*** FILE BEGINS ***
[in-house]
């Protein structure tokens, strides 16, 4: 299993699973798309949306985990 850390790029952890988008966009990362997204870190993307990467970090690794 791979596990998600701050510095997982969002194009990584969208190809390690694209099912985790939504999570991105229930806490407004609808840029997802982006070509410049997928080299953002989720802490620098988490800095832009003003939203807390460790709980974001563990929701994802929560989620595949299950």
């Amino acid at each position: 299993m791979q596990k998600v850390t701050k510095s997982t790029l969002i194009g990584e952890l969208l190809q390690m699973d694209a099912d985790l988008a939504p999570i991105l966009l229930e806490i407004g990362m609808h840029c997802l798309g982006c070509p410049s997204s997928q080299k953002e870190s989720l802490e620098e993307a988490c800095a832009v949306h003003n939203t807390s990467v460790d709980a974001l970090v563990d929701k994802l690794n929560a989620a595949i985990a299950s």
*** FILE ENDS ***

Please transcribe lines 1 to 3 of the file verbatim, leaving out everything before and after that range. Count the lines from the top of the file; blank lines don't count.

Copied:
[in-house]
């Protein structure tokens, strides 16, 4: 299993699973798309949306985990 850390790029952890988008966009990362997204870190993307990467970090690794 791979596990998600701050510095997982969002194009990584969208190809390690694209099912985790939504999570991105229930806490407004609808840029997802982006070509410049997928080299953002989720802490620098988490800095832009003003939203807390460790709980974001563990929701994802929560989620595949299950």
């Amino acid at each position: 299993m791979q596990k998600v850390t701050k510095s997982t790029l969002i194009g990584e952890l969208l190809q390690m699973d694209a099912d985790l988008a939504p999570i991105l966009l229930e806490i407004g990362m609808h840029c997802l798309g982006c070509p410049s997204s997928q080299k953002e870190s989720l802490e620098e993307a988490c800095a832009v949306h003003n939203t807390s990467v460790d709980a974001l970090v563990d929701k994802l690794n929560a989620a595949i985990a299950s």